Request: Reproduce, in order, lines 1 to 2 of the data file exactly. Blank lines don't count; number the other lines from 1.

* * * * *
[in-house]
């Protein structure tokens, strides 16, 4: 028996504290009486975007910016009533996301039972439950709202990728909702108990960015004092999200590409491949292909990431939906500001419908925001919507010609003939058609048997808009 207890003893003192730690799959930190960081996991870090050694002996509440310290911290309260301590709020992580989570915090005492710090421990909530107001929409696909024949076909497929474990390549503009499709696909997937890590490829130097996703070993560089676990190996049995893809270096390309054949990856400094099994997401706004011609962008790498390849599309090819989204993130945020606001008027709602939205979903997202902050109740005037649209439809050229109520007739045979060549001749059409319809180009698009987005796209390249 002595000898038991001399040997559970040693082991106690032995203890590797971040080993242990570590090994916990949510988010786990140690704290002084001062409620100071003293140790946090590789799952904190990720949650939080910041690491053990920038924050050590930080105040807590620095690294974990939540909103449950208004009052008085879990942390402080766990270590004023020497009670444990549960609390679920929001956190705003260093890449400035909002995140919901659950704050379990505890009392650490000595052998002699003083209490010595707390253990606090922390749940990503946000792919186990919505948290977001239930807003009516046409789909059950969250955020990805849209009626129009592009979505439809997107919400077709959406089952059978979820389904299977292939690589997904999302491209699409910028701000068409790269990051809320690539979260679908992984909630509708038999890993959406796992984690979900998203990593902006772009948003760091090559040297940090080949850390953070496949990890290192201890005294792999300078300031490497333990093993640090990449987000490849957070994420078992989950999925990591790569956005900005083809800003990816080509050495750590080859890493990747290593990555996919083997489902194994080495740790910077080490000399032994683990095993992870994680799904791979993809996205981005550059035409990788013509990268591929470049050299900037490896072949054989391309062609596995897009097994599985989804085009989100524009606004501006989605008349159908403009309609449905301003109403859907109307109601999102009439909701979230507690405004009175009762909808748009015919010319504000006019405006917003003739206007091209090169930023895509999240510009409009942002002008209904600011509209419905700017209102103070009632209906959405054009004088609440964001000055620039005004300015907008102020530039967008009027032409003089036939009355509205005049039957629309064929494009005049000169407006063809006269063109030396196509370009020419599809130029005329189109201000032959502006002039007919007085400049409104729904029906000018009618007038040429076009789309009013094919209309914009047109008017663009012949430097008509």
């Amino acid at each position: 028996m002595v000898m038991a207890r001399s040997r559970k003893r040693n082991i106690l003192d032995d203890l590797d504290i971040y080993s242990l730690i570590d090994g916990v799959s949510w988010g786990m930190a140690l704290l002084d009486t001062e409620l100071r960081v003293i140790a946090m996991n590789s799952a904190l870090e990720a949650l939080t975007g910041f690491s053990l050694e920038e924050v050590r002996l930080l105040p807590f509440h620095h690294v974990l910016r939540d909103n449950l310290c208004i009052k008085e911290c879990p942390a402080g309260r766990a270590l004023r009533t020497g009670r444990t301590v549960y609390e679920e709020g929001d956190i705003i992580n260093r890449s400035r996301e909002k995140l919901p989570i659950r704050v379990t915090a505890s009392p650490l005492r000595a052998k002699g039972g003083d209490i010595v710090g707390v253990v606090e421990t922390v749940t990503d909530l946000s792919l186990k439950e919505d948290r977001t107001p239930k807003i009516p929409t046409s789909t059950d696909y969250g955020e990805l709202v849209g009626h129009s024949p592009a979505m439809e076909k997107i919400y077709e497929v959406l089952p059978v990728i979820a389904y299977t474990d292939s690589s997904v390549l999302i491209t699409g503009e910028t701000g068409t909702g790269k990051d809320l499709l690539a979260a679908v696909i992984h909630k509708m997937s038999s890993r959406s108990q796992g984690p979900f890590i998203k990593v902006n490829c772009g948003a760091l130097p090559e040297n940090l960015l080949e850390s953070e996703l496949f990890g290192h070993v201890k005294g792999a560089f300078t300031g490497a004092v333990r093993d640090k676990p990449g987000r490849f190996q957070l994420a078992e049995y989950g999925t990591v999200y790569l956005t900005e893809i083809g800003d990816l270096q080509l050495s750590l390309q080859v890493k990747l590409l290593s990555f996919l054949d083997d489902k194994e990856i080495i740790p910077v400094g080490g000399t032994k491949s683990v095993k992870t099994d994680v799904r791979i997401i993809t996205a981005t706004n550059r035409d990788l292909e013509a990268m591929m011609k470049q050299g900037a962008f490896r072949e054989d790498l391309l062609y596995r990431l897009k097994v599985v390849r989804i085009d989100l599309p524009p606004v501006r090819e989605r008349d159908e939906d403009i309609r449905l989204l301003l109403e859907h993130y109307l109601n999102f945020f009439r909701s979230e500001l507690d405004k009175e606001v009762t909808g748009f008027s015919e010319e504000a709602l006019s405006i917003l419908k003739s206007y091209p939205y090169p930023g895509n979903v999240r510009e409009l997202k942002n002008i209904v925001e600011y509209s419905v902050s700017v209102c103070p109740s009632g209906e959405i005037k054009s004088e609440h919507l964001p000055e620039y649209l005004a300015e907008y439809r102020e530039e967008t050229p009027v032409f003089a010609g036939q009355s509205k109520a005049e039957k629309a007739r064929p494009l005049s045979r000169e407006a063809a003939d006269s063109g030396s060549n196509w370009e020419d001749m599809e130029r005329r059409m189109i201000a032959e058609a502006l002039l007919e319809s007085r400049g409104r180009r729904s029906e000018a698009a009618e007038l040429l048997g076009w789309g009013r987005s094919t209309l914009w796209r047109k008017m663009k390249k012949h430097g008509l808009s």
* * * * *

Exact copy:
[in-house]
């Protein structure tokens, strides 16, 4: 028996504290009486975007910016009533996301039972439950709202990728909702108990960015004092999200590409491949292909990431939906500001419908925001919507010609003939058609048997808009 207890003893003192730690799959930190960081996991870090050694002996509440310290911290309260301590709020992580989570915090005492710090421990909530107001929409696909024949076909497929474990390549503009499709696909997937890590490829130097996703070993560089676990190996049995893809270096390309054949990856400094099994997401706004011609962008790498390849599309090819989204993130945020606001008027709602939205979903997202902050109740005037649209439809050229109520007739045979060549001749059409319809180009698009987005796209390249 002595000898038991001399040997559970040693082991106690032995203890590797971040080993242990570590090994916990949510988010786990140690704290002084001062409620100071003293140790946090590789799952904190990720949650939080910041690491053990920038924050050590930080105040807590620095690294974990939540909103449950208004009052008085879990942390402080766990270590004023020497009670444990549960609390679920929001956190705003260093890449400035909002995140919901659950704050379990505890009392650490000595052998002699003083209490010595707390253990606090922390749940990503946000792919186990919505948290977001239930807003009516046409789909059950969250955020990805849209009626129009592009979505439809997107919400077709959406089952059978979820389904299977292939690589997904999302491209699409910028701000068409790269990051809320690539979260679908992984909630509708038999890993959406796992984690979900998203990593902006772009948003760091090559040297940090080949850390953070496949990890290192201890005294792999300078300031490497333990093993640090990449987000490849957070994420078992989950999925990591790569956005900005083809800003990816080509050495750590080859890493990747290593990555996919083997489902194994080495740790910077080490000399032994683990095993992870994680799904791979993809996205981005550059035409990788013509990268591929470049050299900037490896072949054989391309062609596995897009097994599985989804085009989100524009606004501006989605008349159908403009309609449905301003109403859907109307109601999102009439909701979230507690405004009175009762909808748009015919010319504000006019405006917003003739206007091209090169930023895509999240510009409009942002002008209904600011509209419905700017209102103070009632209906959405054009004088609440964001000055620039005004300015907008102020530039967008009027032409003089036939009355509205005049039957629309064929494009005049000169407006063809006269063109030396196509370009020419599809130029005329189109201000032959502006002039007919007085400049409104729904029906000018009618007038040429076009789309009013094919209309914009047109008017663009012949430097008509």